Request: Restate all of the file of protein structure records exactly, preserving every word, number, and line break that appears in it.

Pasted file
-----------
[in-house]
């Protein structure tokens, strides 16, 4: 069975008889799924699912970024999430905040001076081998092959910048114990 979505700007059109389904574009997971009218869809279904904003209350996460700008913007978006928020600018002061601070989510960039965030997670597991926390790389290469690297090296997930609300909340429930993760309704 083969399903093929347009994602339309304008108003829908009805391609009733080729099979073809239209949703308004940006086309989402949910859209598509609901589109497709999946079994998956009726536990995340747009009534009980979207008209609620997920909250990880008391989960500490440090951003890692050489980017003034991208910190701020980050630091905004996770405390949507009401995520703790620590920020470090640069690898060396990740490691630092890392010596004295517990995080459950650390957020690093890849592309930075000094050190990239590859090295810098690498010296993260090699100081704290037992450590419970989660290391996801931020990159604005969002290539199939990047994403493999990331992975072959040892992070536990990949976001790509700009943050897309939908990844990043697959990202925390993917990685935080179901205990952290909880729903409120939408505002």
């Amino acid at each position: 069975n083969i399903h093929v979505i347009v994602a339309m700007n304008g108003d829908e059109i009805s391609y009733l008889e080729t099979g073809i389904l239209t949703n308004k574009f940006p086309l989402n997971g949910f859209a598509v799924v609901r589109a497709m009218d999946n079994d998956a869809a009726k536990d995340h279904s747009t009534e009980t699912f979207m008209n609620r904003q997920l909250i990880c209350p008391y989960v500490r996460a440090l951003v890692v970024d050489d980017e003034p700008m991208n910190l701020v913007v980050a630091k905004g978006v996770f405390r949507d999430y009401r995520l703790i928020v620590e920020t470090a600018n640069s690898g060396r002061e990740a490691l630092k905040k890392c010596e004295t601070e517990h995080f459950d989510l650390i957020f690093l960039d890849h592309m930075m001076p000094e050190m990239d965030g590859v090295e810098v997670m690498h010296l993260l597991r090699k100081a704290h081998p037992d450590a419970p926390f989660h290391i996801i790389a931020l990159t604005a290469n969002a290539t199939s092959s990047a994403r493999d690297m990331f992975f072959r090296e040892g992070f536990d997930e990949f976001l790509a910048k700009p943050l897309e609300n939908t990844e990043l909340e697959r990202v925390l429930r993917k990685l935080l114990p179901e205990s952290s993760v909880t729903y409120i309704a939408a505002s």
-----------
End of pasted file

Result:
[in-house]
């Protein structure tokens, strides 16, 4: 069975008889799924699912970024999430905040001076081998092959910048114990 979505700007059109389904574009997971009218869809279904904003209350996460700008913007978006928020600018002061601070989510960039965030997670597991926390790389290469690297090296997930609300909340429930993760309704 083969399903093929347009994602339309304008108003829908009805391609009733080729099979073809239209949703308004940006086309989402949910859209598509609901589109497709999946079994998956009726536990995340747009009534009980979207008209609620997920909250990880008391989960500490440090951003890692050489980017003034991208910190701020980050630091905004996770405390949507009401995520703790620590920020470090640069690898060396990740490691630092890392010596004295517990995080459950650390957020690093890849592309930075000094050190990239590859090295810098690498010296993260090699100081704290037992450590419970989660290391996801931020990159604005969002290539199939990047994403493999990331992975072959040892992070536990990949976001790509700009943050897309939908990844990043697959990202925390993917990685935080179901205990952290909880729903409120939408505002």
């Amino acid at each position: 069975n083969i399903h093929v979505i347009v994602a339309m700007n304008g108003d829908e059109i009805s391609y009733l008889e080729t099979g073809i389904l239209t949703n308004k574009f940006p086309l989402n997971g949910f859209a598509v799924v609901r589109a497709m009218d999946n079994d998956a869809a009726k536990d995340h279904s747009t009534e009980t699912f979207m008209n609620r904003q997920l909250i990880c209350p008391y989960v500490r996460a440090l951003v890692v970024d050489d980017e003034p700008m991208n910190l701020v913007v980050a630091k905004g978006v996770f405390r949507d999430y009401r995520l703790i928020v620590e920020t470090a600018n640069s690898g060396r002061e990740a490691l630092k905040k890392c010596e004295t601070e517990h995080f459950d989510l650390i957020f690093l960039d890849h592309m930075m001076p000094e050190m990239d965030g590859v090295e810098v997670m690498h010296l993260l597991r090699k100081a704290h081998p037992d450590a419970p926390f989660h290391i996801i790389a931020l990159t604005a290469n969002a290539t199939s092959s990047a994403r493999d690297m990331f992975f072959r090296e040892g992070f536990d997930e990949f976001l790509a910048k700009p943050l897309e609300n939908t990844e990043l909340e697959r990202v925390l429930r993917k990685l935080l114990p179901e205990s952290s993760v909880t729903y409120i309704a939408a505002s």